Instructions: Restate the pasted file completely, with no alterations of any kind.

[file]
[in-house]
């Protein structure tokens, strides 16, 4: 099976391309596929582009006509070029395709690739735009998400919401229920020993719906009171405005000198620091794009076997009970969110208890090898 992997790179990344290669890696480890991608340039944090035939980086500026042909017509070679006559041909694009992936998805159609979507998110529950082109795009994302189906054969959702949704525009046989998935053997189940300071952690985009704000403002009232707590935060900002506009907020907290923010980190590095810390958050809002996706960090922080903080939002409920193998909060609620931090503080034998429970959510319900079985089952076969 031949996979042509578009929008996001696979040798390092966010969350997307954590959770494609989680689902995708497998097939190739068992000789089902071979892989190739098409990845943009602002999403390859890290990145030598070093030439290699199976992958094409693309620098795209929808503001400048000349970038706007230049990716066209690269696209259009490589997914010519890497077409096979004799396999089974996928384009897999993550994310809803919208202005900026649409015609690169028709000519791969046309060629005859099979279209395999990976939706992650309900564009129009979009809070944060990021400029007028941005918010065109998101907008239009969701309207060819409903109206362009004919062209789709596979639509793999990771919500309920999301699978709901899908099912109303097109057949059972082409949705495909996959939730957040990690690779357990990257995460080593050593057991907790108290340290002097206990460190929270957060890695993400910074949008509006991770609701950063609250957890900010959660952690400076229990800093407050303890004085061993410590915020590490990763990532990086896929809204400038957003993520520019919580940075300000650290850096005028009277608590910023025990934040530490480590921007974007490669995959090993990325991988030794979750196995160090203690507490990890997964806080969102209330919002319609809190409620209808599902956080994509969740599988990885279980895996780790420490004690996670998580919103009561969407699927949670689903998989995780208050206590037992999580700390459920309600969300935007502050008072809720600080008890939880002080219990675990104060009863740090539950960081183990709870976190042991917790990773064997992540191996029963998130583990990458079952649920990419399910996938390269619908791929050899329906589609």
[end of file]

[in-house]
């Protein structure tokens, strides 16, 4: 099976391309596929582009006509070029395709690739735009998400919401229920020993719906009171405005000198620091794009076997009970969110208890090898 992997790179990344290669890696480890991608340039944090035939980086500026042909017509070679006559041909694009992936998805159609979507998110529950082109795009994302189906054969959702949704525009046989998935053997189940300071952690985009704000403002009232707590935060900002506009907020907290923010980190590095810390958050809002996706960090922080903080939002409920193998909060609620931090503080034998429970959510319900079985089952076969 031949996979042509578009929008996001696979040798390092966010969350997307954590959770494609989680689902995708497998097939190739068992000789089902071979892989190739098409990845943009602002999403390859890290990145030598070093030439290699199976992958094409693309620098795209929808503001400048000349970038706007230049990716066209690269696209259009490589997914010519890497077409096979004799396999089974996928384009897999993550994310809803919208202005900026649409015609690169028709000519791969046309060629005859099979279209395999990976939706992650309900564009129009979009809070944060990021400029007028941005918010065109998101907008239009969701309207060819409903109206362009004919062209789709596979639509793999990771919500309920999301699978709901899908099912109303097109057949059972082409949705495909996959939730957040990690690779357990990257995460080593050593057991907790108290340290002097206990460190929270957060890695993400910074949008509006991770609701950063609250957890900010959660952690400076229990800093407050303890004085061993410590915020590490990763990532990086896929809204400038957003993520520019919580940075300000650290850096005028009277608590910023025990934040530490480590921007974007490669995959090993990325991988030794979750196995160090203690507490990890997964806080969102209330919002319609809190409620209808599902956080994509969740599988990885279980895996780790420490004690996670998580919103009561969407699927949670689903998989995780208050206590037992999580700390459920309600969300935007502050008072809720600080008890939880002080219990675990104060009863740090539950960081183990709870976190042991917790990773064997992540191996029963998130583990990458079952649920990419399910996938390269619908791929050899329906589609």